Full and final settlements (F&Fs)
With a full and final settlement, you offer to pay your creditor(s) an amount lower than the outstanding balance as a lump sum, the rest gets written off.
Full and final settlements can be a good alternative to years of low repayments for both you and your creditor(s). You should emphasise this fact when making your offer.
Creditors are more likely to accept your offer if you are only paying tokens or a small amount every month, than if you are making sizable payments.
Debt purchasers pay a fraction of the balance for the account, usually no more than 10%. This means they are much more likely to accept a reduced settlement than the original lender.
Consider offering a lump sum to clear debts you are repaying and/or that are enforceable, rather than debts you are not repaying and/or are unenforceable. See challenging debts.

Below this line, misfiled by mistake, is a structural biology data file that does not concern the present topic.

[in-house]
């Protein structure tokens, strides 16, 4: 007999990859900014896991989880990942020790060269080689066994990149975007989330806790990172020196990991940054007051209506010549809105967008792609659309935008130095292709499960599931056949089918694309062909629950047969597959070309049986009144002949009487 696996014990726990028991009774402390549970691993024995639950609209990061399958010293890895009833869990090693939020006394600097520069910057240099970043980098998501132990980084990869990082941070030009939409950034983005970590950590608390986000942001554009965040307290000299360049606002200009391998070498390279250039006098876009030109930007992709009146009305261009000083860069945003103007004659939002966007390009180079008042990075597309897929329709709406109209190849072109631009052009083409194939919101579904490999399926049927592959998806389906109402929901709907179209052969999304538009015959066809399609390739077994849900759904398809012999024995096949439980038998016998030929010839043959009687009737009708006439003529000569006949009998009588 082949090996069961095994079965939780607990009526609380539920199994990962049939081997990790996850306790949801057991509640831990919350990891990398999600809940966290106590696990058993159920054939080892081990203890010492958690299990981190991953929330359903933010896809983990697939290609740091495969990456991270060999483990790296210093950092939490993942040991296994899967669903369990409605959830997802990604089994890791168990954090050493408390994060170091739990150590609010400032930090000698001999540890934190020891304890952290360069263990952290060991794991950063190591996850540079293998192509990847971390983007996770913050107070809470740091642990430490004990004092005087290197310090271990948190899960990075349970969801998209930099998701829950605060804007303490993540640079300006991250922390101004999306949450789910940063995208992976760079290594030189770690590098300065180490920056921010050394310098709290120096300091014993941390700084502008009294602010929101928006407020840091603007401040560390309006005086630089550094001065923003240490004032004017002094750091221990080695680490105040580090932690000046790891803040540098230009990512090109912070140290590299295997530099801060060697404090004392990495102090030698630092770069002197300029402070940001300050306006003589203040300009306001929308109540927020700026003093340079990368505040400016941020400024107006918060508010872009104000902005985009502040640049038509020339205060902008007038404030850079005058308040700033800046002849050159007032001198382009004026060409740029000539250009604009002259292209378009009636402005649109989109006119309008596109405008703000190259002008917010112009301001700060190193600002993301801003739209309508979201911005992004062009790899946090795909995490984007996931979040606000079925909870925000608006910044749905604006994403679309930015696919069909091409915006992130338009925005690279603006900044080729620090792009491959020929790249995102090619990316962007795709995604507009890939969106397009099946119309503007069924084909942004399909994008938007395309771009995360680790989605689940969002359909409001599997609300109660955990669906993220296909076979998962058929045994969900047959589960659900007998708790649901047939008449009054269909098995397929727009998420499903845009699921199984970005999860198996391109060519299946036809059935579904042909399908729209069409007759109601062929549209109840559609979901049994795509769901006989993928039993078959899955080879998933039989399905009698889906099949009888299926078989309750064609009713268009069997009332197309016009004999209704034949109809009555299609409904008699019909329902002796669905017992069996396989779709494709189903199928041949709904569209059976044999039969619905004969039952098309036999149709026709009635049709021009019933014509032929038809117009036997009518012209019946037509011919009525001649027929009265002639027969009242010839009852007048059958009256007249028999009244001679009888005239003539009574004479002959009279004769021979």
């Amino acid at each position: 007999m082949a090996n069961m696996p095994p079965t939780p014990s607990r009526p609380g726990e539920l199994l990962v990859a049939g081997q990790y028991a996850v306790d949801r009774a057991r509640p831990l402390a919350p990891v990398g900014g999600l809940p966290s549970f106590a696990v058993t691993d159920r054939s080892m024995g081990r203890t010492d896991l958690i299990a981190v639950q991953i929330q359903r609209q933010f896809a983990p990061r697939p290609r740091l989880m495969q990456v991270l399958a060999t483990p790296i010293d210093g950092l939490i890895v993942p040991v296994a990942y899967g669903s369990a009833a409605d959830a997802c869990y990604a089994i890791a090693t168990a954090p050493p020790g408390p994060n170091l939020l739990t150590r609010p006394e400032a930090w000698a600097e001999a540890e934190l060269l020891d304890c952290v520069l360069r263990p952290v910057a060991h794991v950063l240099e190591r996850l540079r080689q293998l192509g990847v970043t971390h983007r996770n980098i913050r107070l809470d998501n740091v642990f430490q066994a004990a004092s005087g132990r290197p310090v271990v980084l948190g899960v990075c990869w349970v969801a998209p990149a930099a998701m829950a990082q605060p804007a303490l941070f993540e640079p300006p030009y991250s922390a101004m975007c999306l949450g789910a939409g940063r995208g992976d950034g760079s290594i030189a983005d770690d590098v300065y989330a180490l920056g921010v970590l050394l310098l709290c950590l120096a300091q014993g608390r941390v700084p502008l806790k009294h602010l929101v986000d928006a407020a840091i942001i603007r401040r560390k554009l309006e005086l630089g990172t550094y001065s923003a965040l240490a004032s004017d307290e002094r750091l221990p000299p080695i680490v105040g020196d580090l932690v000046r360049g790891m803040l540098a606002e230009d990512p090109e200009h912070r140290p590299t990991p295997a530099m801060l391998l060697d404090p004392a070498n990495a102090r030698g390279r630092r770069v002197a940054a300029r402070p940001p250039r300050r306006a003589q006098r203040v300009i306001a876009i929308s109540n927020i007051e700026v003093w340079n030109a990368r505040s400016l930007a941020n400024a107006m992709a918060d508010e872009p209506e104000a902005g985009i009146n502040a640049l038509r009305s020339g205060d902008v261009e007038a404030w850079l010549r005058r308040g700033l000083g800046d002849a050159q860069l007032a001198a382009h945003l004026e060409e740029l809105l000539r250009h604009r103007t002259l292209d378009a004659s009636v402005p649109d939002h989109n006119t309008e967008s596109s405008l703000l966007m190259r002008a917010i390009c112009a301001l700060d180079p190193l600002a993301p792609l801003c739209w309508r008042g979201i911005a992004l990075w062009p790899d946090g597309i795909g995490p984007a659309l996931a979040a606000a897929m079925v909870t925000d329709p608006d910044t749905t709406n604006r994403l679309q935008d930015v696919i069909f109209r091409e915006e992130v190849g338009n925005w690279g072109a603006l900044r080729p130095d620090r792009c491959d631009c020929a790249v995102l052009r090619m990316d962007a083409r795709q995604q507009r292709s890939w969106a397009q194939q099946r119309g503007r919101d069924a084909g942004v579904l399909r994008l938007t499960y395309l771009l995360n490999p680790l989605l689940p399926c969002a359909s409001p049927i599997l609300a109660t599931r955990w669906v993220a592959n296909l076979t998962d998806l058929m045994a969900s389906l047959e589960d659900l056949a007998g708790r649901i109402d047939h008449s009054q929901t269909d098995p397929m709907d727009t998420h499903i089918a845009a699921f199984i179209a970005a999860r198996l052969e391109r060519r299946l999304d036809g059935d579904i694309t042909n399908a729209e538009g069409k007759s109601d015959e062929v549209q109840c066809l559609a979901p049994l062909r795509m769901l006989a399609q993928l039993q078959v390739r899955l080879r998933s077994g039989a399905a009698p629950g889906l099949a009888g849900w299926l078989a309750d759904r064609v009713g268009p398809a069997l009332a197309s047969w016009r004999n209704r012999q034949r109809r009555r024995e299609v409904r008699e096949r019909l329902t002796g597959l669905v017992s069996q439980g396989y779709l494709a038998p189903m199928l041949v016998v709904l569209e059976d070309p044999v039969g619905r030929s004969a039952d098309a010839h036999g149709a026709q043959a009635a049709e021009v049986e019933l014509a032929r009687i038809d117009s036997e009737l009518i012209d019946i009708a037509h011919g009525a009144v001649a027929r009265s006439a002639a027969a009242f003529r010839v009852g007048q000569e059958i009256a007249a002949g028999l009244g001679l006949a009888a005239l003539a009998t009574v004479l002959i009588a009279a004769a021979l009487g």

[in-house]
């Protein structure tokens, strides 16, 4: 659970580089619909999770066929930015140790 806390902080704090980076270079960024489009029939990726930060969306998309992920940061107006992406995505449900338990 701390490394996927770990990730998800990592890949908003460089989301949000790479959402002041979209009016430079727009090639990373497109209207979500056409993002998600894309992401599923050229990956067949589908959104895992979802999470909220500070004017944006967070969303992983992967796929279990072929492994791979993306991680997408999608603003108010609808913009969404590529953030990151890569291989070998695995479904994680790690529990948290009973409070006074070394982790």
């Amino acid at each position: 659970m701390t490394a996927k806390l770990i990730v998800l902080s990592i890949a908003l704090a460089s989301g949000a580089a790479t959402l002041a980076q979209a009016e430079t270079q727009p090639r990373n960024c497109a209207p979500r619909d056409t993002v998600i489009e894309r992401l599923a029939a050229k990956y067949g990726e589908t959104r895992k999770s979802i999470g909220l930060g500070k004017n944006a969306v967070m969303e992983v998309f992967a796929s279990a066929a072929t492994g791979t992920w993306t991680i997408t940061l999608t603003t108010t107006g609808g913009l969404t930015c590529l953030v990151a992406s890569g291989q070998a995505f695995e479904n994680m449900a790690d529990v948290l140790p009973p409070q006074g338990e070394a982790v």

Start by making a low offer and negotiate up if necessary. 20% may be a good start. If you start too high, you won’t have room for negotiation.
Payment via a third party cheque means a legally binding agreement between the creditor and the third party rather than the debtor, upon the cheque being cashed by the creditor.
Lump sum available x Individual debts
________________________________ = Individual offers
Total amount to repay
For example, if you have £5,000 available to repay the debts listed below, you’d do the calculations as noted.
|Debt1||£2,500||5,000 x 2,500 ÷ 11,000 =||1,135|
|Debt2||£3,500||5,000 x 3,500 ÷ 11,000 =||1,590|
|Debt3||£5,000||5,000 x 5,000 ÷ 11,000 =||2,275|
Pinnel’s Case shows that just because a creditor has ‘accepted’ a partial payment on an outstanding balance, it doesn’t necessarily lose the right to pursue the debtor for the remainder of the balance. However, one exception to the rule is when payment is made via a third party.
In Hirachand Punamchand v Temple  2 KB 330 the Court of Appeal ruled that the part payment was enough to discharge the debt as the payment was made via a third party.
The letter below should be sent recorded delivery to the creditor you wish to make an offer to.